Book Bingo spices up summer reading for grown-ups

You wouldn’t think adults would be so crazy nostalgic about checking off the books they read, harkening back to their summers spent reading library books. But say the words “adult summer reading program” and you’ve got our attention.

Enter Book Bingo and we’re hooked.

Summer Book Bingo Card

This summer, Seattle Public Library and Seattle Arts & Lectures brought grown-up readers across the city a summer reading program just for us — and we’re absolutely loving it. In Summer Book Bingo, each square on the bingo card is a challenge — read a book by a local author, read a book translated from another language, read a book set somewhere you’ve always wanted to go, and so on. Get five in a row horizontally, vertically, or diagonally and you’ve got “bingo” (and a chance to win prizes).

But the best part? It’s not the prizes. The absolute best part is that people around the city are talking about what they’re reading. We’re hearing about it in our libraries, seeing people share what they’re reading for each square on Twitter and Instagram (#BookBingoNW), and listening in while readers offer each other suggestions to get to bingo.

adam silveraLast summer, my favorite podcast, “Books on the Nightstand,” did a fabulous job starting conversations — and keeping them going — through its version of Book Bingo. Podcast hosts Ann Kingman and Michael Kindness offered suggestions each week on the podcast, and readers shared its suggestions, too. Its Goodreads group is impressive with 5,000 members; its discussions are topical and there are already more than 50 book bingo categories being discussed. People love to talk about what they’re reading and people love to read about what to read next.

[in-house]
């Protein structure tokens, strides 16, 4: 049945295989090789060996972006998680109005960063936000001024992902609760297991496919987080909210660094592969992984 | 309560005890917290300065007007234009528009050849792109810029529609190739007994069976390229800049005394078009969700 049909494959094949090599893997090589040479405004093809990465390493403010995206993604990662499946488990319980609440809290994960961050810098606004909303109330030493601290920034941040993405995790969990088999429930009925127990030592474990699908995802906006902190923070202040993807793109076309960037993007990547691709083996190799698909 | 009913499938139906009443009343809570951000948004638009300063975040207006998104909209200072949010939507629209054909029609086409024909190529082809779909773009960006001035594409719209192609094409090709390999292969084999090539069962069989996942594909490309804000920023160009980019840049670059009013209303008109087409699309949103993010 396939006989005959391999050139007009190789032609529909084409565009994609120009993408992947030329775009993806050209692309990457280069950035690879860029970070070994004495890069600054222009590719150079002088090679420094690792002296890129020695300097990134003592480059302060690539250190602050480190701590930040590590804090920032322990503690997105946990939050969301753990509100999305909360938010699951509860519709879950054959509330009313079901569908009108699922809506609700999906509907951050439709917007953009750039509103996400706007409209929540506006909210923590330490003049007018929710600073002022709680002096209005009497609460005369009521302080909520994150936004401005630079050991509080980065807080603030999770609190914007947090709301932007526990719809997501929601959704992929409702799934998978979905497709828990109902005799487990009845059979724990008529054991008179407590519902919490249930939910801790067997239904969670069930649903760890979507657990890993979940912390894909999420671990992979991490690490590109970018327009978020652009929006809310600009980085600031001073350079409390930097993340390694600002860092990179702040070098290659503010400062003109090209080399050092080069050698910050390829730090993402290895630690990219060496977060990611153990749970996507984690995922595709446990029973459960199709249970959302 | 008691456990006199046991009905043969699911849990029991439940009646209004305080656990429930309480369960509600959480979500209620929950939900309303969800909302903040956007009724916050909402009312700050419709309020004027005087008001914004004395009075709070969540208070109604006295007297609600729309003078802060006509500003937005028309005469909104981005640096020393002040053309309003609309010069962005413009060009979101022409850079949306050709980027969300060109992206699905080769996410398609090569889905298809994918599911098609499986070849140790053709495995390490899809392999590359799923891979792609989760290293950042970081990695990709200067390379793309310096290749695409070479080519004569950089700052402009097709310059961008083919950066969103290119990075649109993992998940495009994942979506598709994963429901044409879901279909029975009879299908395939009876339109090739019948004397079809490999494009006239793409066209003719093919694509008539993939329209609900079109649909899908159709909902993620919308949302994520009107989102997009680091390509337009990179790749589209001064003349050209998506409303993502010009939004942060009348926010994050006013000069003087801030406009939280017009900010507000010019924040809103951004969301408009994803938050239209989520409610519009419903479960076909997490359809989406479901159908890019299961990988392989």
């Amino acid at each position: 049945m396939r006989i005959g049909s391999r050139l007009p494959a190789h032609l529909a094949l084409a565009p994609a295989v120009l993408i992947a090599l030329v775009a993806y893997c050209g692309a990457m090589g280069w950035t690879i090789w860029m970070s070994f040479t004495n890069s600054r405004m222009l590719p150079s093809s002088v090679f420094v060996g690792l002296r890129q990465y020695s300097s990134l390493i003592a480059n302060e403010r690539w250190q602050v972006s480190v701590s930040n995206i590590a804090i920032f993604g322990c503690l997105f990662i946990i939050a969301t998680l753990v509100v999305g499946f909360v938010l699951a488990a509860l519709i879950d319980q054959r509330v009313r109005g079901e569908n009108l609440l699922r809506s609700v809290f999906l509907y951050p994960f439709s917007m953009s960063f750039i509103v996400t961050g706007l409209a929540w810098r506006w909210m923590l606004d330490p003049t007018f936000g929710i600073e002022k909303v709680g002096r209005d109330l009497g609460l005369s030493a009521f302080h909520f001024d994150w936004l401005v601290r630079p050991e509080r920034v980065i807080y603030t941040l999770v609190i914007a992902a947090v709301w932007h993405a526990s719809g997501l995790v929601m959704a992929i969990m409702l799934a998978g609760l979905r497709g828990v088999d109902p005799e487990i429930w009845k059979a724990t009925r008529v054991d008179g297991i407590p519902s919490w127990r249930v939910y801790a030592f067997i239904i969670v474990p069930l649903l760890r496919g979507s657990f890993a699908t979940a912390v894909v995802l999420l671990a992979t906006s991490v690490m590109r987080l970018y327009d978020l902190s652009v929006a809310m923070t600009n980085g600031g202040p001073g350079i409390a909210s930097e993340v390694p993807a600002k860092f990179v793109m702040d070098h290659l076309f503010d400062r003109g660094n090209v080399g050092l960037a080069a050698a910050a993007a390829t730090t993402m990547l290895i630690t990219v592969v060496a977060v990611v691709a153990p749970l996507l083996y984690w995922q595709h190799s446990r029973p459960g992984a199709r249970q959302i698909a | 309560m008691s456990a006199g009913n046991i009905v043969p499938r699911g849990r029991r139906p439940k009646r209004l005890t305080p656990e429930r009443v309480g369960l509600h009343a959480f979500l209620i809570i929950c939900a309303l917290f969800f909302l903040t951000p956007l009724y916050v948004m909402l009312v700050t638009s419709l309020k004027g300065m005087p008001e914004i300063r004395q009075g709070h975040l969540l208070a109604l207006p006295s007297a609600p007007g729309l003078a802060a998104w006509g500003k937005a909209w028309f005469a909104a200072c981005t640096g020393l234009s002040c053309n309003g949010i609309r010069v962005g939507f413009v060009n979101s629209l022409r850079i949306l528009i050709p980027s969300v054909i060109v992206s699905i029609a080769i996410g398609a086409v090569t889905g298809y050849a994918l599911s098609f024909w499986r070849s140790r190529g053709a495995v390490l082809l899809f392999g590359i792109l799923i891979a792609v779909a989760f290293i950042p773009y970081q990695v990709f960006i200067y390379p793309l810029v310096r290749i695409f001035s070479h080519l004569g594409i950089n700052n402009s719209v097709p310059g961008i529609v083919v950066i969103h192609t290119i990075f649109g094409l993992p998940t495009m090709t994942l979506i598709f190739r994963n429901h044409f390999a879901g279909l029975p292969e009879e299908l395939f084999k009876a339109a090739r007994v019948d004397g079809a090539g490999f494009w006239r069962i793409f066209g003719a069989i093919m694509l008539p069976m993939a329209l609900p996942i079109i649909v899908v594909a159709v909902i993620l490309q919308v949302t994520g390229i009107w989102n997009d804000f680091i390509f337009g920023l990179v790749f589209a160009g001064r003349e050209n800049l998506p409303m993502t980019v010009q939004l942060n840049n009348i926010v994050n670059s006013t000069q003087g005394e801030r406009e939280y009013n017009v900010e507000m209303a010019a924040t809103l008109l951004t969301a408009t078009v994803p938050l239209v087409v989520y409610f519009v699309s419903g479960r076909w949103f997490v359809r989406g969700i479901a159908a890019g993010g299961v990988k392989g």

Anyone can play along with “Books on the Nightstand” and players get different cards. You can get a randomized line up of reading challenges by printing from here (refresh before printing). I’m sure the intent is to take whichever card you’re handed, but I’ll admit to hitting refresh three times before printing. Sorry, I just really couldn’t face a book with footnotes, after not finishing David Foster Wallace’s Infinite Jest two summers in a row; my next card had “read a biography of someone you dislike” AND “read a book you think you’ll dislike.” Too much disliking for my summer reading … but a simple “refresh” and I’ve got a card that challenges, but isn’t a turn off.

Even if you don’t play the “BOTNS” version of Book Bingo, its podcasts, shownotes, and discussion boards are excellent places to get ideas for what to read next.

black holeSeattle’s Book Bingo version (which has also made it to France and Médiathèque Languidic, a library in Languidic, for Biblio Bingo) has just one card. The categories are open-ended enough that it doesn’t seem to matter if you read fiction or nonfiction. And the good thing about one standardized card is that it brings some structure and commonalities to reading discussions around the city. You can walk into any library or independent book store and pick up a bingo card, talk to librarians and booksellers about what to read, maybe even talk with other customers or library patrons. There really is potential for three months of people talking about what they’re reading.

I find this city-wide focus on reading — and talking about books — extremely satisfying. Reading is, of course, solitary, yet so many of us are looking for a community of readers. We can read alone, together. We can talk about what we’re reading when we feel like it, if we feel like it. We can feel the satisfaction of finishing a good book and writing the title in a bingo square.

Right now my Book Bingo card is on my refrigerator. This is one summer reading program piece I plan to keep, long after summer ends.

This post originally appeared on Huffington Post 7/12/2015 here.

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